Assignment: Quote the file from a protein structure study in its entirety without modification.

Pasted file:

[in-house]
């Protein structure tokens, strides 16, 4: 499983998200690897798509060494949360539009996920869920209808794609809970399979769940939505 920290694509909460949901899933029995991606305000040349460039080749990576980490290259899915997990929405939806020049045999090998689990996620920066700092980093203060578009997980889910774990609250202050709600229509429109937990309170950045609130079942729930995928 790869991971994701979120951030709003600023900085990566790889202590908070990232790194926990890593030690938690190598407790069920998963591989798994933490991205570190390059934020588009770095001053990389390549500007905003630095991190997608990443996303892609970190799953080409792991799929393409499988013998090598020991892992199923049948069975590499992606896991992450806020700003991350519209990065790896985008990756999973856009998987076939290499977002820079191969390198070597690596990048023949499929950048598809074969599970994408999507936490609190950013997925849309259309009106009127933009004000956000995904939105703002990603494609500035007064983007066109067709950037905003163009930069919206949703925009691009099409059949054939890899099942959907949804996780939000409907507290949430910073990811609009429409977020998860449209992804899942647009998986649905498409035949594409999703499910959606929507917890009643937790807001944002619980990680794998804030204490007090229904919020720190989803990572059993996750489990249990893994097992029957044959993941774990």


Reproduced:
[in-house]
């Protein structure tokens, strides 16, 4: 499983998200690897798509060494949360539009996920869920209808794609809970399979769940939505 920290694509909460949901899933029995991606305000040349460039080749990576980490290259899915997990929405939806020049045999090998689990996620920066700092980093203060578009997980889910774990609250202050709600229509429109937990309170950045609130079942729930995928 790869991971994701979120951030709003600023900085990566790889202590908070990232790194926990890593030690938690190598407790069920998963591989798994933490991205570190390059934020588009770095001053990389390549500007905003630095991190997608990443996303892609970190799953080409792991799929393409499988013998090598020991892992199923049948069975590499992606896991992450806020700003991350519209990065790896985008990756999973856009998987076939290499977002820079191969390198070597690596990048023949499929950048598809074969599970994408999507936490609190950013997925849309259309009106009127933009004000956000995904939105703002990603494609500035007064983007066109067709950037905003163009930069919206949703925009691009099409059949054939890899099942959907949804996780939000409907507290949430910073990811609009429409977020998860449209992804899942647009998986649905498409035949594409999703499910959606929507917890009643937790807001944002619980990680794998804030204490007090229904919020720190989803990572059993996750489990249990893994097992029957044959993941774990």